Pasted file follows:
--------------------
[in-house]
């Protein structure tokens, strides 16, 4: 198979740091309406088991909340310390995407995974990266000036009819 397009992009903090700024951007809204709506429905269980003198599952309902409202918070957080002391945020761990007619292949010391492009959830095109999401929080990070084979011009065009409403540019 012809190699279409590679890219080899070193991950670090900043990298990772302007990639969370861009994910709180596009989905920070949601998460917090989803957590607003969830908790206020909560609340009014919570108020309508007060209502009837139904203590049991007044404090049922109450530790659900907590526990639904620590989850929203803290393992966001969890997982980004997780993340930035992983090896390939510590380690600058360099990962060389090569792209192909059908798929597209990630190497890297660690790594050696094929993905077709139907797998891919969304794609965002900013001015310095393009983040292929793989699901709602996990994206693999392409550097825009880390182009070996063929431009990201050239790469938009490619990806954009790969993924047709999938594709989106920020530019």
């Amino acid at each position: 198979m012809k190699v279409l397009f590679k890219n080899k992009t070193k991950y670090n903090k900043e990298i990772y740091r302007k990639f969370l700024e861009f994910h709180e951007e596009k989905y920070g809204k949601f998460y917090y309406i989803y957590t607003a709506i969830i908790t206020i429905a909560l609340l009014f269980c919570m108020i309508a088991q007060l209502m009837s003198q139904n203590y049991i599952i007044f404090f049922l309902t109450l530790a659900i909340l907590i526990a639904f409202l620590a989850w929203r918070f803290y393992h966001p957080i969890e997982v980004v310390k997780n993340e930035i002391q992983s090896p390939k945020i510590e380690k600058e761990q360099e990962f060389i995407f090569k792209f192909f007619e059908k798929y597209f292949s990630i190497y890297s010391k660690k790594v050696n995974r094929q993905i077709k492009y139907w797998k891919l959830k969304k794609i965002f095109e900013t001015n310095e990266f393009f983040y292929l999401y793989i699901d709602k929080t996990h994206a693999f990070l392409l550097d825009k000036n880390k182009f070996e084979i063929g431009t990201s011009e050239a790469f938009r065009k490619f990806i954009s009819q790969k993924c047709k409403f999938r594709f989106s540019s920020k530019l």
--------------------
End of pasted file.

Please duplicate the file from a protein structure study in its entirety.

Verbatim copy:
[in-house]
């Protein structure tokens, strides 16, 4: 198979740091309406088991909340310390995407995974990266000036009819 397009992009903090700024951007809204709506429905269980003198599952309902409202918070957080002391945020761990007619292949010391492009959830095109999401929080990070084979011009065009409403540019 012809190699279409590679890219080899070193991950670090900043990298990772302007990639969370861009994910709180596009989905920070949601998460917090989803957590607003969830908790206020909560609340009014919570108020309508007060209502009837139904203590049991007044404090049922109450530790659900907590526990639904620590989850929203803290393992966001969890997982980004997780993340930035992983090896390939510590380690600058360099990962060389090569792209192909059908798929597209990630190497890297660690790594050696094929993905077709139907797998891919969304794609965002900013001015310095393009983040292929793989699901709602996990994206693999392409550097825009880390182009070996063929431009990201050239790469938009490619990806954009790969993924047709999938594709989106920020530019």
């Amino acid at each position: 198979m012809k190699v279409l397009f590679k890219n080899k992009t070193k991950y670090n903090k900043e990298i990772y740091r302007k990639f969370l700024e861009f994910h709180e951007e596009k989905y920070g809204k949601f998460y917090y309406i989803y957590t607003a709506i969830i908790t206020i429905a909560l609340l009014f269980c919570m108020i309508a088991q007060l209502m009837s003198q139904n203590y049991i599952i007044f404090f049922l309902t109450l530790a659900i909340l907590i526990a639904f409202l620590a989850w929203r918070f803290y393992h966001p957080i969890e997982v980004v310390k997780n993340e930035i002391q992983s090896p390939k945020i510590e380690k600058e761990q360099e990962f060389i995407f090569k792209f192909f007619e059908k798929y597209f292949s990630i190497y890297s010391k660690k790594v050696n995974r094929q993905i077709k492009y139907w797998k891919l959830k969304k794609i965002f095109e900013t001015n310095e990266f393009f983040y292929l999401y793989i699901d709602k929080t996990h994206a693999f990070l392409l550097d825009k000036n880390k182009f070996e084979i063929g431009t990201s011009e050239a790469f938009r065009k490619f990806i954009s009819q790969k993924c047709k409403f999938r594709f989106s540019s920020k530019l």